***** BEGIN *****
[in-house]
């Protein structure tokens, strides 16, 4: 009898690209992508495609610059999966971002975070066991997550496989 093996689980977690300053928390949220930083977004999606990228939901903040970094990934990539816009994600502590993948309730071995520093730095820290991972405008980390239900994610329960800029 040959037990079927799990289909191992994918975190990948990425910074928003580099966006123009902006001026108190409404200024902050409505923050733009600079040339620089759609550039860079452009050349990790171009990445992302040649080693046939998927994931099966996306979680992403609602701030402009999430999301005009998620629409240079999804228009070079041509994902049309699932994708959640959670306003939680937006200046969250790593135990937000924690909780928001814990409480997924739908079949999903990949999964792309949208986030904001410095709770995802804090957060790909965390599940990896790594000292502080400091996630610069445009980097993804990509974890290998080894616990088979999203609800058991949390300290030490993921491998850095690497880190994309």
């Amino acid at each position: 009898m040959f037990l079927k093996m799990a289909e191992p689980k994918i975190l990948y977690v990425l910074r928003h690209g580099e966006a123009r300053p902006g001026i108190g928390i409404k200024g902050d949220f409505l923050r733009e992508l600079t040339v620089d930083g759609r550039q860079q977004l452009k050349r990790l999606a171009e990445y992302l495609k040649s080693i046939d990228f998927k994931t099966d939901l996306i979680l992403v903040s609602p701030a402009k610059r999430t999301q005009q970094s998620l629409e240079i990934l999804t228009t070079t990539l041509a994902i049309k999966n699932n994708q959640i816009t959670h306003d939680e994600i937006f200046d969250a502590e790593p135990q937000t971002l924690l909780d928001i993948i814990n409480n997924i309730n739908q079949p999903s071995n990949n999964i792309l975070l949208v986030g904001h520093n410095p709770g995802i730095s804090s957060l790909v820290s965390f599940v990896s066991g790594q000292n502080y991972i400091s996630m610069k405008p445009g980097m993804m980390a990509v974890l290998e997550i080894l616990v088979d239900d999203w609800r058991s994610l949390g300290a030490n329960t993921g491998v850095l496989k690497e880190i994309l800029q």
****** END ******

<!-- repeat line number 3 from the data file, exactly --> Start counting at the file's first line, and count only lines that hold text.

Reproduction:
């Amino acid at each position: 009898m040959f037990l079927k093996m799990a289909e191992p689980k994918i975190l990948y977690v990425l910074r928003h690209g580099e966006a123009r300053p902006g001026i108190g928390i409404k200024g902050d949220f409505l923050r733009e992508l600079t040339v620089d930083g759609r550039q860079q977004l452009k050349r990790l999606a171009e990445y992302l495609k040649s080693i046939d990228f998927k994931t099966d939901l996306i979680l992403v903040s609602p701030a402009k610059r999430t999301q005009q970094s998620l629409e240079i990934l999804t228009t070079t990539l041509a994902i049309k999966n699932n994708q959640i816009t959670h306003d939680e994600i937006f200046d969250a502590e790593p135990q937000t971002l924690l909780d928001i993948i814990n409480n997924i309730n739908q079949p999903s071995n990949n999964i792309l975070l949208v986030g904001h520093n410095p709770g995802i730095s804090s957060l790909v820290s965390f599940v990896s066991g790594q000292n502080y991972i400091s996630m610069k405008p445009g980097m993804m980390a990509v974890l290998e997550i080894l616990v088979d239900d999203w609800r058991s994610l949390g300290a030490n329960t993921g491998v850095l496989k690497e880190i994309l800029q």